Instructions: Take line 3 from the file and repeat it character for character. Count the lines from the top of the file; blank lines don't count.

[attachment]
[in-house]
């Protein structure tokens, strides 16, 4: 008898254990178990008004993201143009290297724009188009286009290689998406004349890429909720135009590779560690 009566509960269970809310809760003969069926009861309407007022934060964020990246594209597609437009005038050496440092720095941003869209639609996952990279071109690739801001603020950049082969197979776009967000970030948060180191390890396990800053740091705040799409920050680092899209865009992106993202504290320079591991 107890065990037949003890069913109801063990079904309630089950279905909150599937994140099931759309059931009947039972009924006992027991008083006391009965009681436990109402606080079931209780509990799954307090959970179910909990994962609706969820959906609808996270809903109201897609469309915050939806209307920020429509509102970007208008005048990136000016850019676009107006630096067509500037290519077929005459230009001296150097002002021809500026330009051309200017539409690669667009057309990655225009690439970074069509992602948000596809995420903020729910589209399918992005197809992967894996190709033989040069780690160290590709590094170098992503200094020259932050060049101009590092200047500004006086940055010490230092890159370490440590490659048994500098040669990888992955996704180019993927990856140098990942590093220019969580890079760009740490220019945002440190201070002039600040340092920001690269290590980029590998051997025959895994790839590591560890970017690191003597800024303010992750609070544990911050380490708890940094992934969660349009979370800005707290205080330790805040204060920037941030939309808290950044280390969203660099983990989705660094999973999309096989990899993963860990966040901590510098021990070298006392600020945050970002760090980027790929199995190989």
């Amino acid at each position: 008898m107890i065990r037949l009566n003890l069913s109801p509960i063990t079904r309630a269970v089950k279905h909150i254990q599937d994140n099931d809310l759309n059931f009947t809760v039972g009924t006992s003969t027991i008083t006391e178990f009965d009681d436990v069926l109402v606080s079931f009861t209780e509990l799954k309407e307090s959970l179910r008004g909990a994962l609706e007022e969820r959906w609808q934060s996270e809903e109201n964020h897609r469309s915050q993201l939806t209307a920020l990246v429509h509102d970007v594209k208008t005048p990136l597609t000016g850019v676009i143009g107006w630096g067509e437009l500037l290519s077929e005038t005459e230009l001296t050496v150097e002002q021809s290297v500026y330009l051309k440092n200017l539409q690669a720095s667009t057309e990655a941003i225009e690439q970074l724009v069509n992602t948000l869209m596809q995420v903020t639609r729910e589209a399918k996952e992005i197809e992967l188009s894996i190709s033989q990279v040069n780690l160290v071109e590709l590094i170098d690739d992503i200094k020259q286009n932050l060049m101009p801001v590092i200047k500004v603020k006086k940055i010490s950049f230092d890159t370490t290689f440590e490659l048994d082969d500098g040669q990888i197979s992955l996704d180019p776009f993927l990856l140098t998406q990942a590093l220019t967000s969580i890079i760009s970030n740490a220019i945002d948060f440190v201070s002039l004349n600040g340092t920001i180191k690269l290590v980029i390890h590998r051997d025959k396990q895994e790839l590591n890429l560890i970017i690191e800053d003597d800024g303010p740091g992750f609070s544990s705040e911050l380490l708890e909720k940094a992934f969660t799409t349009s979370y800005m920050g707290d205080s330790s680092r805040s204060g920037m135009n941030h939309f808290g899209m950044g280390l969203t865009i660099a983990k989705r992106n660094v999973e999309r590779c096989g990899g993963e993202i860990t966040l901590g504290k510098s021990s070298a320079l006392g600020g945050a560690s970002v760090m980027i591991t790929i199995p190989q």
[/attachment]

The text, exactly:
């Amino acid at each position: 008898m107890i065990r037949l009566n003890l069913s109801p509960i063990t079904r309630a269970v089950k279905h909150i254990q599937d994140n099931d809310l759309n059931f009947t809760v039972g009924t006992s003969t027991i008083t006391e178990f009965d009681d436990v069926l109402v606080s079931f009861t209780e509990l799954k309407e307090s959970l179910r008004g909990a994962l609706e007022e969820r959906w609808q934060s996270e809903e109201n964020h897609r469309s915050q993201l939806t209307a920020l990246v429509h509102d970007v594209k208008t005048p990136l597609t000016g850019v676009i143009g107006w630096g067509e437009l500037l290519s077929e005038t005459e230009l001296t050496v150097e002002q021809s290297v500026y330009l051309k440092n200017l539409q690669a720095s667009t057309e990655a941003i225009e690439q970074l724009v069509n992602t948000l869209m596809q995420v903020t639609r729910e589209a399918k996952e992005i197809e992967l188009s894996i190709s033989q990279v040069n780690l160290v071109e590709l590094i170098d690739d992503i200094k020259q286009n932050l060049m101009p801001v590092i200047k500004v603020k006086k940055i010490s950049f230092d890159t370490t290689f440590e490659l048994d082969d500098g040669q990888i197979s992955l996704d180019p776009f993927l990856l140098t998406q990942a590093l220019t967000s969580i890079i760009s970030n740490a220019i945002d948060f440190v201070s002039l004349n600040g340092t920001i180191k690269l290590v980029i390890h590998r051997d025959k396990q895994e790839l590591n890429l560890i970017i690191e800053d003597d800024g303010p740091g992750f609070s544990s705040e911050l380490l708890e909720k940094a992934f969660t799409t349009s979370y800005m920050g707290d205080s330790s680092r805040s204060g920037m135009n941030h939309f808290g899209m950044g280390l969203t865009i660099a983990k989705r992106n660094v999973e999309r590779c096989g990899g993963e993202i860990t966040l901590g504290k510098s021990s070298a320079l006392g600020g945050a560690s970002v760090m980027i591991t790929i199995p190989q």